CDER and CBER are evaluating an approach to transition to general acceptance of laboratory data in clinical trials that are measured and reported in Système International (SI) units instead of U.S. Conventional units. The objective is to establish an agency-wide policy on the acceptance of SI units in product submissions.
CDER and CBER recognize that SI units are the worldwide standard and international trials regularly measure and report lab tests using SI units. The Centers also acknowledge that the majority of U.S. healthcare providers are trained using U.S. conventional units. Lab results reported using U.S. conventional units often convey the most clinical meaning to U.S. healthcare providers, including CDER and CBER reviewers. In the absence of a holistic transition within the U.S. healthcare community to SI units, conversion of certain lab test results to U.S. conventional units may be a necessary interim step toward a transition to full SI unit reporting.
CDER and CBER are currently evaluating common and therapeutic area-specific lab tests to determine which pose significant interpretation risks during the review of new drug applications. While this evaluation is underway, sponsors are strongly encouraged to solicit input from review divisions as early in the development cycle as possible to minimize the potential for conversion needs during NDA/BLA review. CDER and CBER encourage sponsors to discuss this issue with FDA before the start of Phase 3 trials. In some cases the issue may warrant discussion with FDA at the End-of-Phase 2 meeting.
If conversion requests are received, sponsors are advised to discuss the conversion request as early as possible with the review division and if needed, provide a proposal for what can be reasonably accomplished to meet the review division’s needs without undue burden in time or costs.
October 25, 2013
Monday, November 24, 2014
Previously, I wrote an article to discuss the SI unit versus US conventional unit. FDA actually issued its position statement about these two units.
Sunday, November 16, 2014
VALOR Trial - A Successful and Failed Phase III Study with Adaptive Sample Size Re-stimation for Promising Zone
Motivated by searching for the innovative clinical trial methodologies to increase the clinical trial success and minimize the clinical trial cost, various adaptive design methods have been proposed. Initially, clinical trials using the adaptive designs are usually in the early phase (phase I or II) clinical trials. For phase III confirmatory clinical trials, the traditional clinical trial methods are still dominating. Many publications about using the adaptive design in late stage trials are based on retrospective assessment or simulation: had the original studies been done with adaptive design, how much cost would have been saved or a failed trial might have been rescued. After many years of education and advocate, adaptive designs with innovative methods in phase III studies have actually been implemented and some of the trial results start to surface. One of the examples is a trial called VALOR – a phase III, placebo-controlled, randomized, double-blind study in relapsed/refractory Acute Myeloid Leukemia (AML). The study adopted one of the key adaptive design features - the Sample Size Re-estimation (SSR).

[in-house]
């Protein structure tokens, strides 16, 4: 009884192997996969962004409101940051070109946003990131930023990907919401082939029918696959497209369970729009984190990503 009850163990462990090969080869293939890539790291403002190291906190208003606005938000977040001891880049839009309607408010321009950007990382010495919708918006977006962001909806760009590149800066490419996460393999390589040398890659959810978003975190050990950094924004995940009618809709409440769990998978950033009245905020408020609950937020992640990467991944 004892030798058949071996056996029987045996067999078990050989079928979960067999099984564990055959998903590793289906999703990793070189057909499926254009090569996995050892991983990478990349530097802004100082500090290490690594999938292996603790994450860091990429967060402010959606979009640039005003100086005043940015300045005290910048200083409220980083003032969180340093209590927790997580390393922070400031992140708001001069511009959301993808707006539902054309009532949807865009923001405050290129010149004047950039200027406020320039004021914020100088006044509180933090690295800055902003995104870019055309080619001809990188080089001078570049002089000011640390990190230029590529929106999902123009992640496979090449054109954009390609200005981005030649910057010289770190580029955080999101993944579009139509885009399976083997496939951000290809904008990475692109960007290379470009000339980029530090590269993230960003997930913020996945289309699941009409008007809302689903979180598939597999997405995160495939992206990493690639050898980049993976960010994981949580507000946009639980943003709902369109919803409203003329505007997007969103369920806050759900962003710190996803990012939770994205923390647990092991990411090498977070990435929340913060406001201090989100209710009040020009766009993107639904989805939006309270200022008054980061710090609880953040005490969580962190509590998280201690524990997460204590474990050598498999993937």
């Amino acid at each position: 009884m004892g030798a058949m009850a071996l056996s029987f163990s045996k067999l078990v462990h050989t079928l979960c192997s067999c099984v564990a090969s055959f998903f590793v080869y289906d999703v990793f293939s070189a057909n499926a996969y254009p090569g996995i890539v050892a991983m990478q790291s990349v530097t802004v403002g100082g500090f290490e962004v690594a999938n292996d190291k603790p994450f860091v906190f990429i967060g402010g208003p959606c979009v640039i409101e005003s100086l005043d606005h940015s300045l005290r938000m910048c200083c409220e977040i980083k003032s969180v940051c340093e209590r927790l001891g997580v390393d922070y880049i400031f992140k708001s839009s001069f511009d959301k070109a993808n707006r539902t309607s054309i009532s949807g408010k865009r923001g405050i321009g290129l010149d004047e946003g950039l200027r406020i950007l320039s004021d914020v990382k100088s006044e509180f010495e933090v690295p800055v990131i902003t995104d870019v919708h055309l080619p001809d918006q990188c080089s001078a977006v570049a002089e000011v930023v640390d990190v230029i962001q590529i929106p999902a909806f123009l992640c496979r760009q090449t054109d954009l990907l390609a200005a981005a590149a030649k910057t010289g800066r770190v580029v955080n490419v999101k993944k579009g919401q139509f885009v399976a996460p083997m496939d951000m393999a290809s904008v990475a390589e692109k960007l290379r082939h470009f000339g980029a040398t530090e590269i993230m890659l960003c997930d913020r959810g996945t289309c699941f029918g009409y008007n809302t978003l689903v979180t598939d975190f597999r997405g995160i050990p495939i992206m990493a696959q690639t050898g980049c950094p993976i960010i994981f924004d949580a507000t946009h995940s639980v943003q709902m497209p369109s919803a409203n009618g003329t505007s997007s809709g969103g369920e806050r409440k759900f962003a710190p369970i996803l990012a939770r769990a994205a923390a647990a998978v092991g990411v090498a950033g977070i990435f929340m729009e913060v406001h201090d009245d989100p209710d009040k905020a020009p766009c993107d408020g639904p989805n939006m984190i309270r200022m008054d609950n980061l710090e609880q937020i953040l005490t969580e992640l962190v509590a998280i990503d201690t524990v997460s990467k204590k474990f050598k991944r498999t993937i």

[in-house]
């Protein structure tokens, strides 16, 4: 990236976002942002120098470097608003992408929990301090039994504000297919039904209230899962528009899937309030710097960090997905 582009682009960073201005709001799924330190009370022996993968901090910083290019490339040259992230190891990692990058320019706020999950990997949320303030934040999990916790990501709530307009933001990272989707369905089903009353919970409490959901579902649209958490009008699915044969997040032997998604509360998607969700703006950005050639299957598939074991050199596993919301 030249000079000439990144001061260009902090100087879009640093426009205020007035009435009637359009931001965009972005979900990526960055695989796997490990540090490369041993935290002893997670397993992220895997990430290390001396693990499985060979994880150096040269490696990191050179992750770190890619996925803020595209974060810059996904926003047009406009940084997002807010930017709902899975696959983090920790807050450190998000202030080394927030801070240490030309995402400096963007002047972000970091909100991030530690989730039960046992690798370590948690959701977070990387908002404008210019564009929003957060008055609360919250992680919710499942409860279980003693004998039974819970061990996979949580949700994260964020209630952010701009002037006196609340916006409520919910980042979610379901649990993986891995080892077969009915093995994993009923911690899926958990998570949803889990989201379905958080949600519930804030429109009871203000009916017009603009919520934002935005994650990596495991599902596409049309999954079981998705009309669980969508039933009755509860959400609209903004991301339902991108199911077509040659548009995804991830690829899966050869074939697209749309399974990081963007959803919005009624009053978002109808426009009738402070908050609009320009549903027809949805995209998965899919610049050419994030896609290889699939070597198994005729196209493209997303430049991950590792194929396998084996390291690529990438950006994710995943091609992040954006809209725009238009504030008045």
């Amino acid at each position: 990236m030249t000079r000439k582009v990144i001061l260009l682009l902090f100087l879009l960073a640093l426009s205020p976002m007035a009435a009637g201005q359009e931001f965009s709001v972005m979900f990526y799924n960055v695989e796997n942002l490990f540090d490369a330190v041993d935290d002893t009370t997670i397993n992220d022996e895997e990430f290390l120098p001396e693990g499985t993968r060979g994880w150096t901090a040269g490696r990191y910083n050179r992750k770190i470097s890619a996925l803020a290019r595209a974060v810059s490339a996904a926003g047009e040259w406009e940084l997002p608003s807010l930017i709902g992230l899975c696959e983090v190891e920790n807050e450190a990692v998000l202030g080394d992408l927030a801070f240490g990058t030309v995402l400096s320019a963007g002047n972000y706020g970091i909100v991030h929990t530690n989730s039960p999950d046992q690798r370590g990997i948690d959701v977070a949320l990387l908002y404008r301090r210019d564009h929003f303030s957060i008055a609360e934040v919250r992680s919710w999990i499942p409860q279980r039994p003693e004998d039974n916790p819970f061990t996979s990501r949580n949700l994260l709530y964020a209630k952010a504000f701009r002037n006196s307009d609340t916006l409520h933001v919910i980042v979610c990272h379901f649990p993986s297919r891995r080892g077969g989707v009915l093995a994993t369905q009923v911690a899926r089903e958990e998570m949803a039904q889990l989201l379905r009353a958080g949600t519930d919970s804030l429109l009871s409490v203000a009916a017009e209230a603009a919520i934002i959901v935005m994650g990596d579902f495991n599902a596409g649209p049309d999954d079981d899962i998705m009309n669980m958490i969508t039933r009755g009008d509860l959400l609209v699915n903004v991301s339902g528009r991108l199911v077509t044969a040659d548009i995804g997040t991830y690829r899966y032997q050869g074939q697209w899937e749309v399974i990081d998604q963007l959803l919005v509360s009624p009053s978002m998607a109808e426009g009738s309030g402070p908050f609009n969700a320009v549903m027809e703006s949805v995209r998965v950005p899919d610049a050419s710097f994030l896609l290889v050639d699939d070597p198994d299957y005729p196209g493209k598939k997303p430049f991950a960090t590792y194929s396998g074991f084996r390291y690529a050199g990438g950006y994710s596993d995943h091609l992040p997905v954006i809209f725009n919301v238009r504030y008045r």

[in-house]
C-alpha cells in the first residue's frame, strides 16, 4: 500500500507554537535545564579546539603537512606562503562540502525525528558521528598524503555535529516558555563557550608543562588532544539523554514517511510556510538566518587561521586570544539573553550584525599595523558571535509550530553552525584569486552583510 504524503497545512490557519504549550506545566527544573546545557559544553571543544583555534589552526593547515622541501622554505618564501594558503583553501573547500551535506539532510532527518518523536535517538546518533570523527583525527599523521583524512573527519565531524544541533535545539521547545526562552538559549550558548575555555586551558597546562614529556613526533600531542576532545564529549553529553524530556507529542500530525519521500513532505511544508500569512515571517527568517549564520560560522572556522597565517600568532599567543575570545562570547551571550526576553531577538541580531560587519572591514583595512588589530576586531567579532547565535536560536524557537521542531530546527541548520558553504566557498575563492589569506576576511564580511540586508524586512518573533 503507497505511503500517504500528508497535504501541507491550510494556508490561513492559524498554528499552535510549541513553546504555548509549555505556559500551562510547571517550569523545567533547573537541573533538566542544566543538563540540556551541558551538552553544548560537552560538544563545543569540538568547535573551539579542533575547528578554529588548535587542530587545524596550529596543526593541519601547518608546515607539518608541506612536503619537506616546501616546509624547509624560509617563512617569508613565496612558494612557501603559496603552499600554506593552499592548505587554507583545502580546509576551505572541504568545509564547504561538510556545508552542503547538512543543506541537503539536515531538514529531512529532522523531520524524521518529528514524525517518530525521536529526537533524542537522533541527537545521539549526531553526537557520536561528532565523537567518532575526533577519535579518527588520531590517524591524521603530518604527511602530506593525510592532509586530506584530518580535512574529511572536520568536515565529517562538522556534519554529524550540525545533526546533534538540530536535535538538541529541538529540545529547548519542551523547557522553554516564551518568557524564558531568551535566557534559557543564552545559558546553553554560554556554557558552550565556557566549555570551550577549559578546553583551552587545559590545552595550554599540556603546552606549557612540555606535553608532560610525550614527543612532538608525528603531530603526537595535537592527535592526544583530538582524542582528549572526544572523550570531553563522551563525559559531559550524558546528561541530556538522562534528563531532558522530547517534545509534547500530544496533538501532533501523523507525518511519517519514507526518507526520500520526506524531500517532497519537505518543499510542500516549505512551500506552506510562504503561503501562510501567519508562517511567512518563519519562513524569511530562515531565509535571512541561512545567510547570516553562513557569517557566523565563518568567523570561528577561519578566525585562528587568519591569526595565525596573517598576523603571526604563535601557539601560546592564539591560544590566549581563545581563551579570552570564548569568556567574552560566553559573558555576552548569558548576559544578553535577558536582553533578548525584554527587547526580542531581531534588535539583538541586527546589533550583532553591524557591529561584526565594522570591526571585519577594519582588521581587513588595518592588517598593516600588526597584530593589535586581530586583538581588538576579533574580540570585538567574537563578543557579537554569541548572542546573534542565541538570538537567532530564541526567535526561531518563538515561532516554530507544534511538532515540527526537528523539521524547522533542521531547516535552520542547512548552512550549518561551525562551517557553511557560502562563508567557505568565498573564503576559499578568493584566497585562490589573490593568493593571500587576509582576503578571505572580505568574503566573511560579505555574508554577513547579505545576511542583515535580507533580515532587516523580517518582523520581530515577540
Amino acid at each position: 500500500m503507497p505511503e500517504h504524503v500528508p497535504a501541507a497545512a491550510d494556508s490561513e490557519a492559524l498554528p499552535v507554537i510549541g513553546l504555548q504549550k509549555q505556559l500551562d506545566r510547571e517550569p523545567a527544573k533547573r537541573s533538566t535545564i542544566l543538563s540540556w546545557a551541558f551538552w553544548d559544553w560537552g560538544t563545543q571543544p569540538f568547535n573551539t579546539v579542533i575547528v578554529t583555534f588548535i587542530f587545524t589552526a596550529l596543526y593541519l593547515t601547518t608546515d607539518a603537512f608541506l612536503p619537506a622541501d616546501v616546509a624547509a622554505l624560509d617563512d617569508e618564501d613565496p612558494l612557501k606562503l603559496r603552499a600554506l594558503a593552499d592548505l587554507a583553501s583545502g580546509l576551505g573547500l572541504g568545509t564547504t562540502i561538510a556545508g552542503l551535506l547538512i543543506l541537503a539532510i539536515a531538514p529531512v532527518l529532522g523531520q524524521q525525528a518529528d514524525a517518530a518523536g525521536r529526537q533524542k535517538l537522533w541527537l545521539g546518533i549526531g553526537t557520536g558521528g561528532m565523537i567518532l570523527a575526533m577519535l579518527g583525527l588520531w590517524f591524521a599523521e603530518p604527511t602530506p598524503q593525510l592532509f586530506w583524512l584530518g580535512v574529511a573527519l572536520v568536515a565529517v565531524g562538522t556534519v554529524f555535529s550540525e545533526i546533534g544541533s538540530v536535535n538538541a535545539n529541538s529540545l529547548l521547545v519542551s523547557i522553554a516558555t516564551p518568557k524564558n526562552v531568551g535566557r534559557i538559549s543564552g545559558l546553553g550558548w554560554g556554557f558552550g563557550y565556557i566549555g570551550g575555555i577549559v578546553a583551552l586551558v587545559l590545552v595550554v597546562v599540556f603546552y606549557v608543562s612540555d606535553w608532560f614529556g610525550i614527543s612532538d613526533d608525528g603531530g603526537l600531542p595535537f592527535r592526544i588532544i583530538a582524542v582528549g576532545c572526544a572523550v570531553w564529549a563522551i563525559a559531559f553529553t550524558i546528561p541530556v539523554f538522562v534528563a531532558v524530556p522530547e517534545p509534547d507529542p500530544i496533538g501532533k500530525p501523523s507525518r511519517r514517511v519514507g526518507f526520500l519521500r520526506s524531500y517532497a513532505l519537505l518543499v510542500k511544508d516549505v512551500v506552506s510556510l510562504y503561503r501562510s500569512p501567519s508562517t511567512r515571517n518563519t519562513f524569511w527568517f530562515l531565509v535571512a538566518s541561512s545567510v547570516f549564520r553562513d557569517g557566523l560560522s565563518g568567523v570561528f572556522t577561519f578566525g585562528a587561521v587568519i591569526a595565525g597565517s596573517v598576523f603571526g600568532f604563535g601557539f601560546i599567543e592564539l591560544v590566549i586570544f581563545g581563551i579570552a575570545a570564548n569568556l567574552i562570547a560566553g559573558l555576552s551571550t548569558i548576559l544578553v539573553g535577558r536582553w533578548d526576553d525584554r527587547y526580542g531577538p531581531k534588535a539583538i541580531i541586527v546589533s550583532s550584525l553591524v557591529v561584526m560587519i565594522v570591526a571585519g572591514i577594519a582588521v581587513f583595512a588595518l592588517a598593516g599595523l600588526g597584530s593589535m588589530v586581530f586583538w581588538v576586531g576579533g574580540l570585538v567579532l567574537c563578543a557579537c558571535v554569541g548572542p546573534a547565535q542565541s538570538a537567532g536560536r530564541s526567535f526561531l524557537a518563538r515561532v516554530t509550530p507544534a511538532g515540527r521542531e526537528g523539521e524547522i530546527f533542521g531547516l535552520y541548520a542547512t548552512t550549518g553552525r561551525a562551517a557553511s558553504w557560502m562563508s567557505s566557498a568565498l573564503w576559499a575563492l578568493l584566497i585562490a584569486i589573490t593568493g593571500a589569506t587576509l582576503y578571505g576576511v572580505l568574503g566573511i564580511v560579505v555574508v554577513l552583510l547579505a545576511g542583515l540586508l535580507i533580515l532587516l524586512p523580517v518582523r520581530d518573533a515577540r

The rationale behind the Sample Size Re-estimation is that the assumptions for designing the confirmatory trial is either not entirely available or is available but with a high degree of uncertainty. This uncertainty could result in the incorrect or inaccurate estimates of sample size during the design stage. With the Sample Size Re-estimation, an interim analysis can be performed during the middle of the study to re-check these assumptions. Depending on the findings from interim analysis, the decision about the next step can be made.
In VALOR study, the Sample Size Re-estimation was based on a Promising Zone approach. The SSR based on Promising Zone was proposed by Mehta and Pocock and described in their paper “Adaptive increase in sample size when interim results are promising: A practical guide with examples”. The general idea is to start a phase III trial with the best or better scenario with optimistic assumptions. The optimistic assumptions will require a trial with smaller sample size to start with and consequently require less commitment in resources and finance in the beginning. During the study, an interim analysis is performed to check the reality and to plan for the next step with the following choices.